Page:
Although there is no formal definition of giant mucoceles, there have been reports suggesting mucoceles larger than 5 cm to be defined as giant mucoceles [10]. Most of these giant mucoceles were reported to be in the frontal sinus and rarely in the maxillary sinus. This case is the first report of a giant mucocele where the horizontal and vertical diameters of the mucocele both exceed 5 cm, the anterior wall of the maxillary sinus was completely eroded, and notable facial swelling and asymmetry was consequently observed. The authors found that a maxillary sinus mucocele usually grows slowly as a benign disease, but bony destruction is possible after reaching a certain size. In conclusion, this case demonstrated the possibility of giant sinus mucoceles within the maxillary sinus when a patient presents with asymmetric facial swelling, necessitating a thorough examination, palpation, and appropriate imaging.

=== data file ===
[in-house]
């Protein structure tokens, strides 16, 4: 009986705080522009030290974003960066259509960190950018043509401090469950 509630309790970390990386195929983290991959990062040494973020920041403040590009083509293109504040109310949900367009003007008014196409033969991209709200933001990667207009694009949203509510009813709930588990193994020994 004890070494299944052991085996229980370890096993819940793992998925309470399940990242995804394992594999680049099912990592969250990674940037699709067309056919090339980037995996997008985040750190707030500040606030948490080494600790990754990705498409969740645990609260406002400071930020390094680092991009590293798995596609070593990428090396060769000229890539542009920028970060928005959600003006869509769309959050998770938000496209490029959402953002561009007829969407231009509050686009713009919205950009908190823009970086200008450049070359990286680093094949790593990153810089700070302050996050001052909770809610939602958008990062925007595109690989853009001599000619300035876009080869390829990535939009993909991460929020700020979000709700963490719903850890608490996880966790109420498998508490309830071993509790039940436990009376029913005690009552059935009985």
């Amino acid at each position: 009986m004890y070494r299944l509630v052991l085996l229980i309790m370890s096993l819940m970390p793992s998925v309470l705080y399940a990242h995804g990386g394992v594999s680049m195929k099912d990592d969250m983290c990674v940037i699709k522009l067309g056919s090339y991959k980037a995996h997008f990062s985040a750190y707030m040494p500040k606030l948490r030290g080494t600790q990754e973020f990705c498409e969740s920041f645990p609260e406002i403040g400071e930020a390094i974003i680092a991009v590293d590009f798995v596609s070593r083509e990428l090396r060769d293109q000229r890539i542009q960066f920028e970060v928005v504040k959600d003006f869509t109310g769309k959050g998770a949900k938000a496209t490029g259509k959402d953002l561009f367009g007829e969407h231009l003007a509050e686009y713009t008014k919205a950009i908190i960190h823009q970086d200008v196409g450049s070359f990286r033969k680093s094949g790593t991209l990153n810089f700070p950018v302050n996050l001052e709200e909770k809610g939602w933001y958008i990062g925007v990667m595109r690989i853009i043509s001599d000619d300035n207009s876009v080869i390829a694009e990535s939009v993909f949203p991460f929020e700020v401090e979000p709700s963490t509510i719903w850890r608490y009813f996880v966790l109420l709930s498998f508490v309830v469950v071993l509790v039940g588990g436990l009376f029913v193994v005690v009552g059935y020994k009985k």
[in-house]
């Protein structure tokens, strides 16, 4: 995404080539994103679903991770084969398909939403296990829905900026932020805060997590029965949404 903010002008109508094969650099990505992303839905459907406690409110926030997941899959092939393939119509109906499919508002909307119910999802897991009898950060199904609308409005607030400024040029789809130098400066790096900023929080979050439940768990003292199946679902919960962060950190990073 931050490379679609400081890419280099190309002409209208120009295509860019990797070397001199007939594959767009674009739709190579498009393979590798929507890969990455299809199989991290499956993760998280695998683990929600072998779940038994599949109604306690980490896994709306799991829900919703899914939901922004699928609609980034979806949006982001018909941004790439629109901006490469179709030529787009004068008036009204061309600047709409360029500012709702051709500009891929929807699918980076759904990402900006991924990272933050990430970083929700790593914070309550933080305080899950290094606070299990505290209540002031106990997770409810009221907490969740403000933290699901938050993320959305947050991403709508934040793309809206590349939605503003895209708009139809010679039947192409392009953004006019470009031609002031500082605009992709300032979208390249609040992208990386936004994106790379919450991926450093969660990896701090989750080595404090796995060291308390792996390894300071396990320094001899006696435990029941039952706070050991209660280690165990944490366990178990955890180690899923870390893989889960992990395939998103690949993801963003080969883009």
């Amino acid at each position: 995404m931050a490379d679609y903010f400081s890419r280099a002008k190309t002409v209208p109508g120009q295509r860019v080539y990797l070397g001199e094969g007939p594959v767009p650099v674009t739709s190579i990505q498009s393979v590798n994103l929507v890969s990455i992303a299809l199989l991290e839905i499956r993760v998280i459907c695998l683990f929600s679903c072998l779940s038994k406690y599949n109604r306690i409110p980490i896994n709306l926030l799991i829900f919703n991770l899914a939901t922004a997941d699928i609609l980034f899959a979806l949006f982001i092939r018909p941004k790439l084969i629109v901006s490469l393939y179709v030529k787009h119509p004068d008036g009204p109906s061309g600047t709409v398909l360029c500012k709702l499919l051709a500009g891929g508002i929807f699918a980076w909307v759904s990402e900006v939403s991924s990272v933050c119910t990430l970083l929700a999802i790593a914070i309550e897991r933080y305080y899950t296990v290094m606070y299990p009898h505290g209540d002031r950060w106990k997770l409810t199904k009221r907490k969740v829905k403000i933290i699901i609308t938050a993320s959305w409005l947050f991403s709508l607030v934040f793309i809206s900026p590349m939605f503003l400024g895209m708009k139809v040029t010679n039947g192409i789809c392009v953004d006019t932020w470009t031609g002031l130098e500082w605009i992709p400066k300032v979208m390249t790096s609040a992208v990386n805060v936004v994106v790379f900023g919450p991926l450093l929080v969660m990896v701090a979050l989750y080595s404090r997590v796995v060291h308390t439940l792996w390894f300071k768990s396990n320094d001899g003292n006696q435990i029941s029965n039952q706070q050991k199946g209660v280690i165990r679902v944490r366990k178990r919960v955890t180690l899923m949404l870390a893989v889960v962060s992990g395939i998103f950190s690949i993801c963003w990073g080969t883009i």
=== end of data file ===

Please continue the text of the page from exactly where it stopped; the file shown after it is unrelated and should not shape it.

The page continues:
Ethics Statement

Informed consent for publication was obtained from the patient.

Availability of Data and Material

The datasets generated or analyzed during the study are available from the corresponding author on reasonable request.

Conflicts of Interest

The authors have no potential conflicts of interest to disclose.

Author Contributions

Conceptualization: Jin Soon Chang. Data curation: Hyeok Ro Kwon. Formal analysis: Hyeok Ro Kwon. Supervision: Jin Soon Chang. Writing—original draft: Moon Seung Baeg. Writing—review & editing: Moon Seung Baeg.

Funding Statement


Fig. 1.
Gross facial appearance of an 86-year-old female. It shows a 10×10 cm sized notable swelling in the left cheek.
Fig. 2.
Radiological imagings. A: A coronal CT scan shows a 6.8×6.1 cm sized cystic lesion. B: A axial CT scan show a 6.8×7.2 cm sized cystic lesion protruding into the cheek.
Fig. 3.
Gross photograph and pathologic findings. A: The surgical specimen shows a 6.2×5 cm cystic surface. B: Microscopic photograph shows mucosa membrane composed of cystic lesions (H&E, ×10). C: Microscopic photograph shows respiratory epithelium where mucous substances are being distributed (H&E, ×40).